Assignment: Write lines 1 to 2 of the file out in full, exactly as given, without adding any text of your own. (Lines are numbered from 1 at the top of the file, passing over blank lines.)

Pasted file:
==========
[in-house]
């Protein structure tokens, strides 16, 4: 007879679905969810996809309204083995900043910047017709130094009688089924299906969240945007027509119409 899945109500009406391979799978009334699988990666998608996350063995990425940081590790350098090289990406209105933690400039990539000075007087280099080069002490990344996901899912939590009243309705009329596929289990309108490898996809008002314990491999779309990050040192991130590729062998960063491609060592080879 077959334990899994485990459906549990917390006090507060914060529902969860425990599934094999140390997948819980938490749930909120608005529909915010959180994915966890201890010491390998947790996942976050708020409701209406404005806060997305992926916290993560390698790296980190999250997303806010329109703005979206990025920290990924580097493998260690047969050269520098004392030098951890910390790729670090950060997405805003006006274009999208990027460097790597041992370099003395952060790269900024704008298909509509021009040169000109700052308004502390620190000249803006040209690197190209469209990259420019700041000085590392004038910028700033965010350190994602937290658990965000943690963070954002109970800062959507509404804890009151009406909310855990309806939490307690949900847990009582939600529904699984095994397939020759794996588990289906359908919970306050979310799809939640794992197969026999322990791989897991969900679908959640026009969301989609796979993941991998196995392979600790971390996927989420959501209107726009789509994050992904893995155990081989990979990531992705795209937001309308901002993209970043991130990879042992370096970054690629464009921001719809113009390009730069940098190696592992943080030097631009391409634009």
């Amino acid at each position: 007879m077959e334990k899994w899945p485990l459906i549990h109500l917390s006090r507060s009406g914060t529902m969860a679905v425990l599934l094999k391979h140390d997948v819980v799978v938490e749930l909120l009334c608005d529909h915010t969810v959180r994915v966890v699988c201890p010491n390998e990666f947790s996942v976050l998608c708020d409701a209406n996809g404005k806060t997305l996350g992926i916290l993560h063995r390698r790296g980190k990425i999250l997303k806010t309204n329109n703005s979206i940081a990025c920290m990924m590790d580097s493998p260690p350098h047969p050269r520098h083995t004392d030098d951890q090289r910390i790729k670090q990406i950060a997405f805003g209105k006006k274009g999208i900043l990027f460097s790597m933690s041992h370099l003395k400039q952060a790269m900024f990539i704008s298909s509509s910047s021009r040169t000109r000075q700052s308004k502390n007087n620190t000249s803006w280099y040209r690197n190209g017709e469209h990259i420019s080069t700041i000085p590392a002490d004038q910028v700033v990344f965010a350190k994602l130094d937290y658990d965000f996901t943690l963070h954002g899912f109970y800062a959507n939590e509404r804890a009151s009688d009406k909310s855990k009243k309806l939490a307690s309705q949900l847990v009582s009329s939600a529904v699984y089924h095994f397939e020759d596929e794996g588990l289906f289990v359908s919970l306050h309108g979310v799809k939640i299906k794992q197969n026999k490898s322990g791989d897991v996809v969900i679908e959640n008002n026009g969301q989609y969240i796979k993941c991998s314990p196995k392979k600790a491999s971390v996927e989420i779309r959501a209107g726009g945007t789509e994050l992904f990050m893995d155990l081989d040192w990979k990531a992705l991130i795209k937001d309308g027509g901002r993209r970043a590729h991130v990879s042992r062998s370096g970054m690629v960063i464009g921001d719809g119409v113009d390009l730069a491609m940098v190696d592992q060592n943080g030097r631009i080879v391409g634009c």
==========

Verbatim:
[in-house]
């Protein structure tokens, strides 16, 4: 007879679905969810996809309204083995900043910047017709130094009688089924299906969240945007027509119409 899945109500009406391979799978009334699988990666998608996350063995990425940081590790350098090289990406209105933690400039990539000075007087280099080069002490990344996901899912939590009243309705009329596929289990309108490898996809008002314990491999779309990050040192991130590729062998960063491609060592080879 077959334990899994485990459906549990917390006090507060914060529902969860425990599934094999140390997948819980938490749930909120608005529909915010959180994915966890201890010491390998947790996942976050708020409701209406404005806060997305992926916290993560390698790296980190999250997303806010329109703005979206990025920290990924580097493998260690047969050269520098004392030098951890910390790729670090950060997405805003006006274009999208990027460097790597041992370099003395952060790269900024704008298909509509021009040169000109700052308004502390620190000249803006040209690197190209469209990259420019700041000085590392004038910028700033965010350190994602937290658990965000943690963070954002109970800062959507509404804890009151009406909310855990309806939490307690949900847990009582939600529904699984095994397939020759794996588990289906359908919970306050979310799809939640794992197969026999322990791989897991969900679908959640026009969301989609796979993941991998196995392979600790971390996927989420959501209107726009789509994050992904893995155990081989990979990531992705795209937001309308901002993209970043991130990879042992370096970054690629464009921001719809113009390009730069940098190696592992943080030097631009391409634009």